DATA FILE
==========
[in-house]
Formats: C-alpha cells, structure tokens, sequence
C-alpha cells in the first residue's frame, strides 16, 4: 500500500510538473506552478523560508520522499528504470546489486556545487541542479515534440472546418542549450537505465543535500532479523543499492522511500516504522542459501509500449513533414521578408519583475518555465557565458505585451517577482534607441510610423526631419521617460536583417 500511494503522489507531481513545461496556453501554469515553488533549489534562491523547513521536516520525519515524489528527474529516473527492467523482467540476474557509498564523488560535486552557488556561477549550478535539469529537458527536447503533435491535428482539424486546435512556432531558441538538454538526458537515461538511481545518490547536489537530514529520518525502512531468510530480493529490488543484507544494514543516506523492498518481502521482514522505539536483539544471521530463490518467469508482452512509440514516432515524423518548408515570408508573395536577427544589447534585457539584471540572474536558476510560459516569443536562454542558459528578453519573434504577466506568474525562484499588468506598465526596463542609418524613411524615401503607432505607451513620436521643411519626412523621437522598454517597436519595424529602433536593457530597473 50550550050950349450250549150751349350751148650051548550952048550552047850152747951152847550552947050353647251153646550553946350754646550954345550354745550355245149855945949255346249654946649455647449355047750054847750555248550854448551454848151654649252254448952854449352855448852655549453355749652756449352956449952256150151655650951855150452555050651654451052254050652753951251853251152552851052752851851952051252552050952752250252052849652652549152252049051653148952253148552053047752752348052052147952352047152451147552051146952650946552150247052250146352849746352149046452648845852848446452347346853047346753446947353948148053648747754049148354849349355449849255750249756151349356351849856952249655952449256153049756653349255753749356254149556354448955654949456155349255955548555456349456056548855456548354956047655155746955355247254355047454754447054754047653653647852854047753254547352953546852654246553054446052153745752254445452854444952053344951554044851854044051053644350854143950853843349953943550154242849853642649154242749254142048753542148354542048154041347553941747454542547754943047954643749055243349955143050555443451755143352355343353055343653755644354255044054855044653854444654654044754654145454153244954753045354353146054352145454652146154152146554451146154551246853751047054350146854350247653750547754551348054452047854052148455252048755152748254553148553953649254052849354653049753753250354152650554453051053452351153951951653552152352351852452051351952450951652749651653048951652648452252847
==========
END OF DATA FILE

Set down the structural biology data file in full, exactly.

[in-house]
Formats: C-alpha cells, structure tokens, sequence
C-alpha cells in the first residue's frame, strides 16, 4: 500500500510538473506552478523560508520522499528504470546489486556545487541542479515534440472546418542549450537505465543535500532479523543499492522511500516504522542459501509500449513533414521578408519583475518555465557565458505585451517577482534607441510610423526631419521617460536583417 500511494503522489507531481513545461496556453501554469515553488533549489534562491523547513521536516520525519515524489528527474529516473527492467523482467540476474557509498564523488560535486552557488556561477549550478535539469529537458527536447503533435491535428482539424486546435512556432531558441538538454538526458537515461538511481545518490547536489537530514529520518525502512531468510530480493529490488543484507544494514543516506523492498518481502521482514522505539536483539544471521530463490518467469508482452512509440514516432515524423518548408515570408508573395536577427544589447534585457539584471540572474536558476510560459516569443536562454542558459528578453519573434504577466506568474525562484499588468506598465526596463542609418524613411524615401503607432505607451513620436521643411519626412523621437522598454517597436519595424529602433536593457530597473 50550550050950349450250549150751349350751148650051548550952048550552047850152747951152847550552947050353647251153646550553946350754646550954345550354745550355245149855945949255346249654946649455647449355047750054847750555248550854448551454848151654649252254448952854449352855448852655549453355749652756449352956449952256150151655650951855150452555050651654451052254050652753951251853251152552851052752851851952051252552050952752250252052849652652549152252049051653148952253148552053047752752348052052147952352047152451147552051146952650946552150247052250146352849746352149046452648845852848446452347346853047346753446947353948148053648747754049148354849349355449849255750249756151349356351849856952249655952449256153049756653349255753749356254149556354448955654949456155349255955548555456349456056548855456548354956047655155746955355247254355047454754447054754047653653647852854047753254547352953546852654246553054446052153745752254445452854444952053344951554044851854044051053644350854143950853843349953943550154242849853642649154242749254142048753542148354542048154041347553941747454542547754943047954643749055243349955143050555443451755143352355343353055343653755644354255044054855044653854444654654044754654145454153244954753045354353146054352145454652146154152146554451146154551246853751047054350146854350247653750547754551348054452047854052148455252048755152748254553148553953649254052849354653049753753250354152650554453051053452351153951951653552152352351852452051351952450951652749651653048951652648452252847